When It’s Time for a Change

July 20, 2018

“I have brought you out that I might lead you in…”
(Deuteronomy 6:23)

There are times when God wants to do a new thing in our lives. To do this new thing God faces three challenges. God has to get us out of the old place and that is not easy because we love the security of where we are. God therefore has to blast us out of the old place. That can happen in many ways. We could be fired, or we may just know in our knower that it is time to make a change. The call of God is often made up of a pull from the front and a boot from the rear.

The second challenge God faces is to keep us going to pull us through the transition time between the old place and the new place where God is leading us. Transition times can be difficult! Deuteronomy 6:23 describes the way God brought the children of Israel out of Egypt to bring them into the Promised Land. Their transition time involved crossing a desert, which should have taken a few weeks. They went around in circles for forty years!

They circled that desert because they did not have the faith to invade the land of Canaan. When God wants to do a new thing in our lives do we go around in circles because we do not have the faith to enter into the new place to which God is leading us?

The third challenge God faces is that God has to make us right so God can settle us into the new place. One translation of 2 Corinthians 6:1 reads that we are ‘co-operaters’ with God. When we realize something of what God is trying to do in our lives it would help us (& God) if we would give God a little more cooperation.

Dick Woodward, 24 July 2009


Temporal vs. Eternal Values

July 17, 2018

“Now this is eternal life: that they may know you, the only true God, and Jesus Christ, whom you have sent.”  (John 17:3)

To appreciate eternal values we must define these two words: eternal and temporal.  Eternal literally means “that which was, that which is, and that which always shall be.” Temporal relates to “that which is temporary.”

Jesus made it clear that we have eternal life because we are related to the true God and believe in the One Whom God sent. Jesus and God are eternal and we have eternal life because we believe and are related to them. We must also make the observation that eternal life is referring to a quality of life as well as a quantity of life.

The word value also needs to be defined. The dictionary tells us “a value is that quality of any certain thing by which it is determined by us to be more or less important, useful, profitable and therefore desirable.”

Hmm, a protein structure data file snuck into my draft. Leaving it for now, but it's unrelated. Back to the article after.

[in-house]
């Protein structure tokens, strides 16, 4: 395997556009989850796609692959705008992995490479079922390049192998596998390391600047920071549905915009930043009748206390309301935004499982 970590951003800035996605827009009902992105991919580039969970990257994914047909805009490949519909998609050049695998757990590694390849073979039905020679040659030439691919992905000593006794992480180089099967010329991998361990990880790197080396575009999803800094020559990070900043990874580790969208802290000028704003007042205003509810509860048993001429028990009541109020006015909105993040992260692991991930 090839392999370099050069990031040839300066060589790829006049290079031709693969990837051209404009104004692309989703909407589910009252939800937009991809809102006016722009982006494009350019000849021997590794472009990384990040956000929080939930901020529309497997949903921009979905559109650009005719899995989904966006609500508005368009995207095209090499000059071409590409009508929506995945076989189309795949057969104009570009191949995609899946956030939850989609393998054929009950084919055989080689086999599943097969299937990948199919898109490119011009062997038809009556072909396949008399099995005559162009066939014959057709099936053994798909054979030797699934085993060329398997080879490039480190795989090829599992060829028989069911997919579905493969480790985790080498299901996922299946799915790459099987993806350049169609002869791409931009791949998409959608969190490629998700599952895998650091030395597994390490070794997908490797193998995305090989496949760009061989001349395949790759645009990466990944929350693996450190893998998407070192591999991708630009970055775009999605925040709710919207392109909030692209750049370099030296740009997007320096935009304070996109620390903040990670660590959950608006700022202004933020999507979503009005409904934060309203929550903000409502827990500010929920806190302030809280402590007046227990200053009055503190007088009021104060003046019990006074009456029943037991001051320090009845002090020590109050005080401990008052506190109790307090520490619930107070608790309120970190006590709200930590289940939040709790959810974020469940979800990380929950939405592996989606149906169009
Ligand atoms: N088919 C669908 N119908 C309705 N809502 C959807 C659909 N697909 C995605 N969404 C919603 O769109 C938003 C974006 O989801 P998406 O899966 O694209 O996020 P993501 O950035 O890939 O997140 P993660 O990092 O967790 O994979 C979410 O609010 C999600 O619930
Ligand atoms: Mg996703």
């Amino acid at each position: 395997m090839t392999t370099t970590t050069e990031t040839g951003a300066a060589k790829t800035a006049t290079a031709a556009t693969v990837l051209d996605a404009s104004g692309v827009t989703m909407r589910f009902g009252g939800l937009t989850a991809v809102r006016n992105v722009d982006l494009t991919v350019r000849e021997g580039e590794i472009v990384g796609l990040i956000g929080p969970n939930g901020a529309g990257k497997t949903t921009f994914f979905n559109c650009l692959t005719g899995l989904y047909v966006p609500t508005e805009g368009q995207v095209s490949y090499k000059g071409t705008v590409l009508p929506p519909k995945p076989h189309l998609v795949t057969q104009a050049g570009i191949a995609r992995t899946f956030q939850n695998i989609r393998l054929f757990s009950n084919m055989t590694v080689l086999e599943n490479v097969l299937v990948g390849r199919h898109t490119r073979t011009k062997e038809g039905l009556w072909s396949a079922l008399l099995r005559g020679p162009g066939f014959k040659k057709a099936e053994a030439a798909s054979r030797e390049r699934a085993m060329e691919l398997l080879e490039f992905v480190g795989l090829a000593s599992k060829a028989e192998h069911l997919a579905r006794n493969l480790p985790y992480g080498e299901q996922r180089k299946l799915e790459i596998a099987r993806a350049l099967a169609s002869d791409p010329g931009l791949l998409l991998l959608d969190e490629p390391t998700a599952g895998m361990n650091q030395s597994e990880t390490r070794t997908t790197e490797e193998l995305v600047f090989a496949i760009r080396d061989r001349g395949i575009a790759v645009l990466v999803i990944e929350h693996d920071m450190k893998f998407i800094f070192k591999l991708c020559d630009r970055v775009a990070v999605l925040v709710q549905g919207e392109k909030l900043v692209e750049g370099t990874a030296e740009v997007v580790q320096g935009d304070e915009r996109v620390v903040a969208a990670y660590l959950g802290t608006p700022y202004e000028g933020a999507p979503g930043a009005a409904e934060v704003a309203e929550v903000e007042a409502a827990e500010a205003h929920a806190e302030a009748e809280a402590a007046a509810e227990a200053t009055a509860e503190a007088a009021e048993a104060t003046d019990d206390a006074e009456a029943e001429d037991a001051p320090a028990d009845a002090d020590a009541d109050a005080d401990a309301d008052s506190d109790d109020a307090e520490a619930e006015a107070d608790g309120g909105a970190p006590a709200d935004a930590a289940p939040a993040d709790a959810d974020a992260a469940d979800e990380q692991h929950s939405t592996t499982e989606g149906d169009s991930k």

When we bring these concepts together (eternal, temporal and value) we should realize we are discussing what is more and less important, useful, profitable and therefore desirable in this life and in the life to come.

An eternal value is that the eternal is a greater value than the temporal.

The Apostle Paul wrote: “Truly, if our hope in Christ were limited to this life only we should, of all mankind be the most to be pitied!” (1Corinthians 15:19 J.B.Phillips)

Paul so highly valued the eternal he sacrificed his life here for what he was sure awaited him in eternity.

Do you value the eternal more than the temporal?

Dick Woodward, 16 July 2013


Prejudice vs. Faithfulness & Love

July 13, 2018

“…The word of the Lord came to Jonah a second time, saying, “Get up, go to Nineveh, that great city, and proclaim to it the message that I tell you.”  (Jonah 3:1)

In the story Jonah tells us, he is not the hero. God is. What does the fact that Jonah wrote this story, which makes him look foolish, tell us about his values and motivations? A paraphrased summary of Jonah’s truth might look something like this:

When I went Nineveh, I was not agape love, but God was. I told the Lord, “I can’t love Ninevites, Lord!” But God said to me, “I can, Jonah, so let’s go to Nineveh!”  I told the Lord, “I don’t want to go and I don’t want to love Ninevites, Lord!”  The Lord said to me, “I know that, Jonah. But, you see, I want to love Ninevites, so let’s go to Nineveh!” When I went to Nineveh, I did not love Ninevites. When I was in the city of Nineveh, however, God loved the entire population of Nineveh through me. Miracle of miracles, God saved the entire population of Nineveh through the preaching of this prophet who hated the people God wanted to save.

To be prejudiced means to “pre-judge.”  Prejudice comes in many shapes and forms. Is the work of God through you being blocked because of your prejudice? Are there people with whom you do not share the Gospel because you have animosity toward them? Or because they are above or below your level of education, wealth or social status?

Do you fear apathy, ridicule, hostility or embarrassment? Experiencing God’s call are you joining Jonah by saying, “I will not?”  When are you going to let the love and power of the Spirit of Christ cut through all your conscious and unconscious prejudice and say to God, “I will?” Remember, it’s not a matter of what you can do, but of what God can do.

Faithfulness is your responsibility; fruitfulness is God’s responsibility.

Dick Woodward,

Jonah Coming & Going: True Confessions of a Prophet


Love God, Love One Another!

July 10, 2018

“If someone says, ‘I love God,’ and hates his brother, he is a liar; for he who does not love his brother whom he has seen, how can he love God whom he has not seen?” (1 John 4:20)

Tradition tells us that the Apostle John escaped from the Isle of Patmos by swimming out to a ship that was bound for the city of Ephesus where he lived to a very old age and was buried. With white hair and a long white beard he was so feeble they had to carry him to the meetings. While at the meetings he would bless those who attended and would cry: